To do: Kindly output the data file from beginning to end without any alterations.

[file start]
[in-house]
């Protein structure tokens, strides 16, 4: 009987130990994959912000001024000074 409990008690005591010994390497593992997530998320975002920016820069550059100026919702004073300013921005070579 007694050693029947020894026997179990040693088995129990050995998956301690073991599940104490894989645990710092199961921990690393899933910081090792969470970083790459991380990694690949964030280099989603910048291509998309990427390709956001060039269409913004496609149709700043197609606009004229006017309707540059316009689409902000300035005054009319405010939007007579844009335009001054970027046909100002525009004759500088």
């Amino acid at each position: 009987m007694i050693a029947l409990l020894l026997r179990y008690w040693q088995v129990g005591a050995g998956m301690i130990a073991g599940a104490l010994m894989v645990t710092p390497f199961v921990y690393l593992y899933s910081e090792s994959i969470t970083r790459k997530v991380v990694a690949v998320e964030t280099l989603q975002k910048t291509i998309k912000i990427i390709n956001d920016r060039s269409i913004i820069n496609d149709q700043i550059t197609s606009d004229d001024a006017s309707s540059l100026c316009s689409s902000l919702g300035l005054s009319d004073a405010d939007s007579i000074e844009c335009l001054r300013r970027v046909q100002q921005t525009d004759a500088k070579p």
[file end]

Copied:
[in-house]
């Protein structure tokens, strides 16, 4: 009987130990994959912000001024000074 409990008690005591010994390497593992997530998320975002920016820069550059100026919702004073300013921005070579 007694050693029947020894026997179990040693088995129990050995998956301690073991599940104490894989645990710092199961921990690393899933910081090792969470970083790459991380990694690949964030280099989603910048291509998309990427390709956001060039269409913004496609149709700043197609606009004229006017309707540059316009689409902000300035005054009319405010939007007579844009335009001054970027046909100002525009004759500088």
């Amino acid at each position: 009987m007694i050693a029947l409990l020894l026997r179990y008690w040693q088995v129990g005591a050995g998956m301690i130990a073991g599940a104490l010994m894989v645990t710092p390497f199961v921990y690393l593992y899933s910081e090792s994959i969470t970083r790459k997530v991380v990694a690949v998320e964030t280099l989603q975002k910048t291509i998309k912000i990427i390709n956001d920016r060039s269409i913004i820069n496609d149709q700043i550059t197609s606009d004229d001024a006017s309707s540059l100026c316009s689409s902000l919702g300035l005054s009319d004073a405010d939007s007579i000074e844009c335009l001054r300013r970027v046909q100002q921005t525009d004759a500088k070579p």